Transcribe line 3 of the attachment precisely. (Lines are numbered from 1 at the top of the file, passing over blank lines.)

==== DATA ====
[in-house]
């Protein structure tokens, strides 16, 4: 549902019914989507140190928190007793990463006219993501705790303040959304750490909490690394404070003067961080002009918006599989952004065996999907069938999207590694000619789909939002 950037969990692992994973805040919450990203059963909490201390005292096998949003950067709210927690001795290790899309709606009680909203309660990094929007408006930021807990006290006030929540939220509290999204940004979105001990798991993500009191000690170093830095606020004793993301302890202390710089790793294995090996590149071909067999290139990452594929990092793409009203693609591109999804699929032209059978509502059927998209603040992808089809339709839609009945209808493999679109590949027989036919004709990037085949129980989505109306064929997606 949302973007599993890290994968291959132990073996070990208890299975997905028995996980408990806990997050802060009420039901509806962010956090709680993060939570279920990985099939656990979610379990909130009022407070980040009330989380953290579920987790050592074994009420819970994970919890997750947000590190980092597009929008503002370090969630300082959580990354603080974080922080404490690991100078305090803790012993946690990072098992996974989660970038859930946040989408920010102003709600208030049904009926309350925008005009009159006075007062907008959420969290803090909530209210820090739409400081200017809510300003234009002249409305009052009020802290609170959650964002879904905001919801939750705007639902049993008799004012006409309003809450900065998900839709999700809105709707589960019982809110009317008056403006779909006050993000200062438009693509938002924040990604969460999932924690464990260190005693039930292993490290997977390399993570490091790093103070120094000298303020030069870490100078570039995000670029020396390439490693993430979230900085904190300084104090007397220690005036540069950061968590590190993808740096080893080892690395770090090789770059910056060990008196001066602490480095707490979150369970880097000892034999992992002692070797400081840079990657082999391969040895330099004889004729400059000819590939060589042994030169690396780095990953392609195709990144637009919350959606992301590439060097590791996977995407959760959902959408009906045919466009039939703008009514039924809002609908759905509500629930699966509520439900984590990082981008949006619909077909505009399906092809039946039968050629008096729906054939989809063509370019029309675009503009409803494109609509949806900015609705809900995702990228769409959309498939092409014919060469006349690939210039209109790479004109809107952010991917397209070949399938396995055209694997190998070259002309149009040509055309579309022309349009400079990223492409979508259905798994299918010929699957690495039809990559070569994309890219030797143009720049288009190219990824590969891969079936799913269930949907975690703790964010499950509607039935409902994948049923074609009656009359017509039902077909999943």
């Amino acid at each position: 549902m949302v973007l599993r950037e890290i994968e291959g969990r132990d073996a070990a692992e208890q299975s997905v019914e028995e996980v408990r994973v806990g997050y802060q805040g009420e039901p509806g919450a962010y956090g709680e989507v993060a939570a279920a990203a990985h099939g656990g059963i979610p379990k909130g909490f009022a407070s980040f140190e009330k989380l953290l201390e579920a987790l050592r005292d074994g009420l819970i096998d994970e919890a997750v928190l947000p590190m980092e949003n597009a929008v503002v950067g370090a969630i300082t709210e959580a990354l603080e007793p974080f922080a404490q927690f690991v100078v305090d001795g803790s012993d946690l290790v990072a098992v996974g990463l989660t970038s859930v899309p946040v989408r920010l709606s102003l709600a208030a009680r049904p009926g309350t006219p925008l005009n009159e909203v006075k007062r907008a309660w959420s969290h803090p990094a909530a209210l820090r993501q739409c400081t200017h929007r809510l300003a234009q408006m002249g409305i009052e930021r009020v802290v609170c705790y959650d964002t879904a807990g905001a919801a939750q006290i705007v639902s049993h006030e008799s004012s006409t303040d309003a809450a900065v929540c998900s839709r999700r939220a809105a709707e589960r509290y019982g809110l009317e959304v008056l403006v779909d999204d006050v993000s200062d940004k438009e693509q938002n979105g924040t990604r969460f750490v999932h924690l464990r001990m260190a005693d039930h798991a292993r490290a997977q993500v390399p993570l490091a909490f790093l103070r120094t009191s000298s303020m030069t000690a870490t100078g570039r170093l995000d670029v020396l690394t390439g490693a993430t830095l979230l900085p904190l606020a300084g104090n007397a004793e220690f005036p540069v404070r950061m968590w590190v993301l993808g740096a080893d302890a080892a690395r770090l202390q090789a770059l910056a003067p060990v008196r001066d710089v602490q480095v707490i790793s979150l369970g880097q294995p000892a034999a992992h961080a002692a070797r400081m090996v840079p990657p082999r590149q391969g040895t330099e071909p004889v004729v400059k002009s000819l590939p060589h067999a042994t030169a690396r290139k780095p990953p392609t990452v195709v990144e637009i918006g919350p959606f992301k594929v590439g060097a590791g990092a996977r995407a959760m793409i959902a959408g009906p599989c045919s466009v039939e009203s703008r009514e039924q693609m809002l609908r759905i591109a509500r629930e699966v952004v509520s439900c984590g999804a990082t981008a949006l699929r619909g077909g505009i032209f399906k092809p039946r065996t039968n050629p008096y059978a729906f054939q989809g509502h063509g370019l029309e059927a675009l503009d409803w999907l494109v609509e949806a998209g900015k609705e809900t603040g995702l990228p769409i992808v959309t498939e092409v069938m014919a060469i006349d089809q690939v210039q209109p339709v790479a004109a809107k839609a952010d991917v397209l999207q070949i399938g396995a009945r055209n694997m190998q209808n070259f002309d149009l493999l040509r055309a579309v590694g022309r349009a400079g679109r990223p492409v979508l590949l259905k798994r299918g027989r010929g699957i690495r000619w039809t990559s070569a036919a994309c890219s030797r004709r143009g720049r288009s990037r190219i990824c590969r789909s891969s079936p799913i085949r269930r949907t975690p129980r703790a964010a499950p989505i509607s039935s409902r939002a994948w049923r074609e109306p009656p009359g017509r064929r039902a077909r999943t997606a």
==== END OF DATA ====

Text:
């Amino acid at each position: 549902m949302v973007l599993r950037e890290i994968e291959g969990r132990d073996a070990a692992e208890q299975s997905v019914e028995e996980v408990r994973v806990g997050y802060q805040g009420e039901p509806g919450a962010y956090g709680e989507v993060a939570a279920a990203a990985h099939g656990g059963i979610p379990k909130g909490f009022a407070s980040f140190e009330k989380l953290l201390e579920a987790l050592r005292d074994g009420l819970i096998d994970e919890a997750v928190l947000p590190m980092e949003n597009a929008v503002v950067g370090a969630i300082t709210e959580a990354l603080e007793p974080f922080a404490q927690f690991v100078v305090d001795g803790s012993d946690l290790v990072a098992v996974g990463l989660t970038s859930v899309p946040v989408r920010l709606s102003l709600a208030a009680r049904p009926g309350t006219p925008l005009n009159e909203v006075k007062r907008a309660w959420s969290h803090p990094a909530a209210l820090r993501q739409c400081t200017h929007r809510l300003a234009q408006m002249g409305i009052e930021r009020v802290v609170c705790y959650d964002t879904a807990g905001a919801a939750q006290i705007v639902s049993h006030e008799s004012s006409t303040d309003a809450a900065v929540c998900s839709r999700r939220a809105a709707e589960r509290y019982g809110l009317e959304v008056l403006v779909d999204d006050v993000s200062d940004k438009e693509q938002n979105g924040t990604r969460f750490v999932h924690l464990r001990m260190a005693d039930h798991a292993r490290a997977q993500v390399p993570l490091a909490f790093l103070r120094t009191s000298s303020m030069t000690a870490t100078g570039r170093l995000d670029v020396l690394t390439g490693a993430t830095l979230l900085p904190l606020a300084g104090n007397a004793e220690f005036p540069v404070r950061m968590w590190v993301l993808g740096a080893d302890a080892a690395r770090l202390q090789a770059l910056a003067p060990v008196r001066d710089v602490q480095v707490i790793s979150l369970g880097q294995p000892a034999a992992h961080a002692a070797r400081m090996v840079p990657p082999r590149q391969g040895t330099e071909p004889v004729v400059k002009s000819l590939p060589h067999a042994t030169a690396r290139k780095p990953p392609t990452v195709v990144e637009i918006g919350p959606f992301k594929v590439g060097a590791g990092a996977r995407a959760m793409i959902a959408g009906p599989c045919s466009v039939e009203s703008r009514e039924q693609m809002l609908r759905i591109a509500r629930e699966v952004v509520s439900c984590g999804a990082t981008a949006l699929r619909g077909g505009i032209f399906k092809p039946r065996t039968n050629p008096y059978a729906f054939q989809g509502h063509g370019l029309e059927a675009l503009d409803w999907l494109v609509e949806a998209g900015k609705e809900t603040g995702l990228p769409i992808v959309t498939e092409v069938m014919a060469i006349d089809q690939v210039q209109p339709v790479a004109a809107k839609a952010d991917v397209l999207q070949i399938g396995a009945r055209n694997m190998q209808n070259f002309d149009l493999l040509r055309a579309v590694g022309r349009a400079g679109r990223p492409v979508l590949l259905k798994r299918g027989r010929g699957i690495r000619w039809t990559s070569a036919a994309c890219s030797r004709r143009g720049r288009s990037r190219i990824c590969r789909s891969s079936p799913i085949r269930r949907t975690p129980r703790a964010a499950p989505i509607s039935s409902r939002a994948w049923r074609e109306p009656p009359g017509r064929r039902a077909r999943t997606a």